The Statutory Duty of Candour has been in force since November 2014 (for NHS providers) and 1 April 2015 (for independent health care and adult social care providers). The introduction of the Statutory Duty followed Sir Robert Francis QC's recommendations in the Mid Staffs Inquiry and, in the period between the Inquiry reporting in February 2013 and the Duty taking affect, has been the subject of considerable discussion including:
- the Government's initial response to the Inquiry ('Patients First and Foremost'),
- The Government's final response ('Hard Truths');
- Sir David Dalton and Professor Norman Williams' review 'Building a Culture of Candour'" (March 2014);
- Department of Health consultation ('Introducing the Statutory Duty of Candour') (March 2014).
- The Think Local Act Personal Review ('Duty of Candour – An Adult Social Care Perspective') (March 2014);
- CQC's guidance on the Duty of Candour for NHS providers (November 2014);
- CQC's guidance on the Duty of Candour for all providers (March 2015);
- CQC's subsequent publication "Regulation 20: Duty of Candour – Information for All Providers" (March 2015)* ("the Information Document").
However, despite the various consultations and guidance, a number of uncertainties about the Duty remain. In particular, there are uncertainties around precisely what constitutes a "notifiable safety incident" which triggers the need for formal verbal and written notification of the incident to the patient in accordance with regulation 20(3) and (4) of the Regulations, and how the organisational duty (policed by CQC) interfaces with the professional duties of candour on health care workers. These are important issues for providers given that, in addition to impacting on their quality ratings, failures to comply with the Duty of Candour can result in prosecutions, fines and reputational damage. It is therefore all the more concerning that, as a result of a number of recent events, the uncertainties remain. There are three main areas of concern:-
Is the duty limited to 'mistakes'?Much of the discussion regarding the Duty of Candour in the Mid Staffs Inquiry and subsequently focused on the importance of the duty to ensure that healthcare organisations are open about, and take steps to learn from, 'errors'. However, the CQC Information Document issued in March 2015 indicated (albeit subtly by way of some of the examples quoted in an Appendix) that the need for formal verbal and written notification will also be triggered by the eventuation of recognised (and consented) complications of procedures. But, at the same time, CQC's Press Release announcing the extension of the Duty of Candour to the independent sector described it as a requirement for providers "on being open about mistakes when they happen".
Interface with professional duties -On 29 June 2015 the GMC and NMC published their joint guidance** to assist doctors, nurses and midwives to comply with their professional duties of candour. The professional duties apply to all levels of harm (and 'near misses') and there is much useful practical guidance contained within the joint GMC/NMC document. However, the accompanying GMC Case Study*** suggests that where patients have moved to a new provider on a pathway by the time an incident is identified, it may be most appropriate for the 'candour notification' to be made by professionals currently caring for the patient (even though the incident occurred when the patient was under the care of another provider). Whilst this may be sufficient to discharge the professional duties of candour, it does seem to be at odds with the statutory duty to notify which would sit with the first provider under the Regulations. There are, therefore, potential dangers for providers who may be exposed to poor ratings and findings of non-compliance (and potentially prosecution) in some circumstances despite their staff complying with their professional obligations.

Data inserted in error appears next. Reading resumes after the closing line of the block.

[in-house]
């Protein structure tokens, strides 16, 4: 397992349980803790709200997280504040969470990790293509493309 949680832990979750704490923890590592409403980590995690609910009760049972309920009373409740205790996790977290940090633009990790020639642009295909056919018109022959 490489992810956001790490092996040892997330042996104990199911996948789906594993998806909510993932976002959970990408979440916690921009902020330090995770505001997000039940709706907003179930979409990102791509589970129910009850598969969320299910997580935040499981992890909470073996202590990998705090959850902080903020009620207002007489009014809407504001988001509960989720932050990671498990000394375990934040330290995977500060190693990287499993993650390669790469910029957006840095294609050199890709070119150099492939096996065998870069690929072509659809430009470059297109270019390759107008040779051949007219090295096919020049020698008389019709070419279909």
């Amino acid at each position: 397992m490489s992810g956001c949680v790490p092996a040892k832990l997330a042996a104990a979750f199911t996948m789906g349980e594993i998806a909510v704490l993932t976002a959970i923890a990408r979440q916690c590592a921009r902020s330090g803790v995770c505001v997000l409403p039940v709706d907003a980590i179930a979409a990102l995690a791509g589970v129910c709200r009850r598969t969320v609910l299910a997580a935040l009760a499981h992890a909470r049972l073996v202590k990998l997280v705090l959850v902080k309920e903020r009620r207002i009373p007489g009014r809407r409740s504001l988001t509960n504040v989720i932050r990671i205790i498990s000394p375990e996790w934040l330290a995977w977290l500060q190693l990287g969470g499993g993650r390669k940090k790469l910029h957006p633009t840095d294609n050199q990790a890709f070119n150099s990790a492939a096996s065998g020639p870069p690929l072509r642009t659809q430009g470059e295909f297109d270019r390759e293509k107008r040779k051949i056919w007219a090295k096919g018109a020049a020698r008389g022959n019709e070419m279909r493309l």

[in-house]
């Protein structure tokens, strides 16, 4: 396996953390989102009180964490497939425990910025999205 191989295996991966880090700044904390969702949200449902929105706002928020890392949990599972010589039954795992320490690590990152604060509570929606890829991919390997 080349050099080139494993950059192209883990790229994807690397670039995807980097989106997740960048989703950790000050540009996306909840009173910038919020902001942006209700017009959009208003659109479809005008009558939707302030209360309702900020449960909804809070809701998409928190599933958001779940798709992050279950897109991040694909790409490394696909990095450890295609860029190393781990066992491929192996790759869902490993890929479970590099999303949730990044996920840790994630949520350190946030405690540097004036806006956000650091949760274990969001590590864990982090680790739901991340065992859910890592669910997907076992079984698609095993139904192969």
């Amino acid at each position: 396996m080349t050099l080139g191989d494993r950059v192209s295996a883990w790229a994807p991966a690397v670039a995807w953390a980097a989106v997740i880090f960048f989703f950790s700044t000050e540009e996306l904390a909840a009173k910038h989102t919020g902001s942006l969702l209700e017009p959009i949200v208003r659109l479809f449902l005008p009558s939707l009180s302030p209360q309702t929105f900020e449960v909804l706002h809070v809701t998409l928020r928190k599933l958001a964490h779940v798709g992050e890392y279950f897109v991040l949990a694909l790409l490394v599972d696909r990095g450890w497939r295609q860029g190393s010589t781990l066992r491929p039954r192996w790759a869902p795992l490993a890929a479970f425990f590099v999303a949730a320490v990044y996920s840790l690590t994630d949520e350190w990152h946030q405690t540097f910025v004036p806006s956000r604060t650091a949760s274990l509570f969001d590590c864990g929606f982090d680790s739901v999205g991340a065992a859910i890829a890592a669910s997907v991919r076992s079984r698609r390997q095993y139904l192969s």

Further extension of the threshold for independent health care and adult social care providers? -The HSJ has reported that the Department of Health is now planning a further consultation on changes to the Duty of Candour following a threat of judicial review proceedings brought by AvMA. Apparently, the concern raised by AvMA is that the incidents which trigger verbal and written notifications in independent health care (including GP) and adult social care settings need to be extended to match those which apply to NHS providers. As currently drafted, although for independent health care and adult social care providers, the Regulations require notification to be given of incidents which "appear to have resulted in" the requisite level of harm, in the NHS the requirement is extended to incidents which have not yet, but "could result in" such harm.
Particularly bearing in mind the potential consequences of failing to have appropriate procedures around the duty of candour, providers should keep a close eye on the outcome of further consultations from the Department of Health and any further clarification from CQC, regarding the application of the duty.